I savour the one or two periods of snowy weather that we encounter in a West Coast winter. Like a soft blanket of silence, snow in our climate is a comforting reminder to slow down a little and appreciate the beauty of it.
Snow accentuates the magic of a garden. Snow is also an effective insulating material. Unfortunately, last week’s snowfall came after, not before, a severe cold spell with record low temperatures. My overnight readings over a week ranged from -6 C to -10 C.
As the air began to take on a predicted iciness prior to the third night of severe cold, I used all the straw, leaves, old curtains and row covers, and tarps I had to arrange over winter vegetables — leeks, kale, carrots, cabbage.
Even well-covered, leafy greens like lettuces, endive, escarole and radicchio had no chance of surviving the predicted low temperatures. I harvested and refrigerated them — rinsed clean and wrapped loosely in tea towels placed in plastic bags.
Those record-breaking low temperatures, like the scorching summer heat of recent years, are forceful reminders that we have entered a period of weather extremes that call for adaptations in our gardening practices.
Observations. As gardeners monitor the progress and relative successes of each year’s plantings, puzzling situations sometimes emerge .
I’m still wondering why, with the late spring and early summer heat, many of the bulb onion transplants faltered while the leeks, growing right beside the onions, continued growing with great vigour.
The onion harvest in late summer was smaller than usual, while the three short rows of leeks provided an abundance of good eating.
During the Christmas holidays, I treated my son to one of my favourite vegetable combinations — leeks steamed with peas. He was surprised at how well the two vegetables complemented and accented the flavours of each other.
Peas and sliced leeks make a fine combination also in a quiche, one of the best possible all-purpose foods, good for breakfast, lunch, dinner and snacks.
As in 2022, I grew three leek varieties last year. In both years, by far the strongest grower and producer of the thickest, most tender leeks was an heirloom (1834) called Giant Musselburgh. Seed sources are listed in the Canadian Seed Catalogue Index of the Seeds of Diversity website: seeds.ca.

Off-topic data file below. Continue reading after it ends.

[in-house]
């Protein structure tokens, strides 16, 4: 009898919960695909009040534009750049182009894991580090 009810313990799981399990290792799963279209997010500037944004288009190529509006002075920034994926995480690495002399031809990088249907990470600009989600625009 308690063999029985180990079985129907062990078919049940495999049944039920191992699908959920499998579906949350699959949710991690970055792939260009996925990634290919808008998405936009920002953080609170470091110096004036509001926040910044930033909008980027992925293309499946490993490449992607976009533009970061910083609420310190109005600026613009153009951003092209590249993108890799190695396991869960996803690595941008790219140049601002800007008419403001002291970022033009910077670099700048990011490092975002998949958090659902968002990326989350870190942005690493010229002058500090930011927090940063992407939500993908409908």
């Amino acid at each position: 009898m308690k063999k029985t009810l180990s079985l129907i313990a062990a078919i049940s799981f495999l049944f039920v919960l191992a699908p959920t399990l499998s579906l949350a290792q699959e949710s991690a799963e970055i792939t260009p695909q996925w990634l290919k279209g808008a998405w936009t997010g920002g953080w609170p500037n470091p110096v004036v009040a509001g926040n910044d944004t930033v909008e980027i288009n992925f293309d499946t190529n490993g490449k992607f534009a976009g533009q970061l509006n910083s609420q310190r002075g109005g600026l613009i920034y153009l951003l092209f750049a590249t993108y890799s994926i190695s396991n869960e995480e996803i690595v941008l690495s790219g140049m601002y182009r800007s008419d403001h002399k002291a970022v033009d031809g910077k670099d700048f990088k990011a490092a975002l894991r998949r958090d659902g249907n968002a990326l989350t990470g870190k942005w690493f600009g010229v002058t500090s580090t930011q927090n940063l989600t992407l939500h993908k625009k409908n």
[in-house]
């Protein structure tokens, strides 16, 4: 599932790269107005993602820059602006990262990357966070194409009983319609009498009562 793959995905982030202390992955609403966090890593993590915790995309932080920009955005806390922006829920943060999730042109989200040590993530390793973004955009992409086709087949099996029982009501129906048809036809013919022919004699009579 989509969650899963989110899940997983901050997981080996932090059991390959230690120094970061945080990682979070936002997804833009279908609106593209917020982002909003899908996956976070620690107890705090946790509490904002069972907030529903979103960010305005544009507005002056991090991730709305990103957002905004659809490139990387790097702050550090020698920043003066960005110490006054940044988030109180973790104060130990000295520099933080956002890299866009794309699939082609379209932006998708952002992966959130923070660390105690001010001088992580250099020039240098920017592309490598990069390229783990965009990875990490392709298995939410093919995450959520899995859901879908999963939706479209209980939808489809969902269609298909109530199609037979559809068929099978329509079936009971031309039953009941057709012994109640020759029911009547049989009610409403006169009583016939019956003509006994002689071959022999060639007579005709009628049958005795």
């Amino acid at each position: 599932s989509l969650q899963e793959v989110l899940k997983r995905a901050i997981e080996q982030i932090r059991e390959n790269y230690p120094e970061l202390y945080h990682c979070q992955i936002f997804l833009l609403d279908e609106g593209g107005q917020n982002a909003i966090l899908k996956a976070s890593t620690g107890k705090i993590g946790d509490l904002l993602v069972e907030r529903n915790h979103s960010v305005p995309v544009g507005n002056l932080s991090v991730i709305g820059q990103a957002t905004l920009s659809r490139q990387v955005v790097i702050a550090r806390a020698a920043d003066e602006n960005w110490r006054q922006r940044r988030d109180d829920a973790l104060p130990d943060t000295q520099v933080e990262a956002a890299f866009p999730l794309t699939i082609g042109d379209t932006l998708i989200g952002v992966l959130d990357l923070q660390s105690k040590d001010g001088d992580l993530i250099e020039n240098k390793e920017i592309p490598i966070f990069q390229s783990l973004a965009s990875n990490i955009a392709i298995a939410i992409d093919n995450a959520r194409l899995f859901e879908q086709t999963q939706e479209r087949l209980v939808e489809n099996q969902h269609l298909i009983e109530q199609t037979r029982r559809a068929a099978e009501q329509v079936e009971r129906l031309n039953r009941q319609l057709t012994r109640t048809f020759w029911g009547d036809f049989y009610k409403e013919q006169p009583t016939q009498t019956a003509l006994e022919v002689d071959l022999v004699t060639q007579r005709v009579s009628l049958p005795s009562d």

Victoria’s Brother Nature lists this leek under Onion-Leeks. Go to seed details to find the variety listed as “Heirloom Giant Musselburgh.”
Among last summer’s flowers, I was delighted in particular with one of the three colours in a “Hummingbird Salvia” mix called Firelight, from Renee’s Garden.
I started the seeds indoors in February and moved the sturdy transplants into an old metal washtub as the weather began warming in the spring. The tub is one of several large containers that I plant with flowers at the entrance to the back garden.
The Firelight plants produced coral, creamy white and rose-red blooms. The rose-red flowers were especially gorgeous with rosy-violet tones overlaying the red colouring. The plants grew to around 38 cm and bloomed all summer, attracting bees and hummingbirds.
I’m pleased to be re-visiting this seed source, one of my favourites back when there was a printed catalogue. The current online catalogue is blessedly attractive and easy to use, with plenty of varieties for small space and container gardens.
Seedy in Qualicum. The 20th Annual Qualicum Beach Seedy Saturday will celebrate seeds and gardens on Feb. 3, 10 a.m. to 3:30 p.m. in the QB Civic Centre, 747 Jones St. Admission is by donation. The event will feature a “seed swap” of seeds saved from garden plants, sales of seeds, plants and gardening supplies, gardening and environmental group information booths, Master Gardeners to answer questions, talks on Perennial Vegetables and Gardening for Native Bees, and a Seedy Café. Details on speakers, vendors and the café menu can be found at qbseedysaturday.ca.
VHS meeting. The Victoria Horticultural Society is hosting a Zoom meeting on Tuesday, Feb. 6, from 7 to 8:30 p.m. Linda Gilkeson will speak about understanding and identifying the butterflies of southern Vancouver Island. Linda is an entomologist who has worked for the provincial government to promote programs to reduce pesticide use. She is also known for her books and workshops on organic gardening, beneficial insects and eco-friendly pest management. Non-member registration cost is $5. To register, visit vichortsociety.org.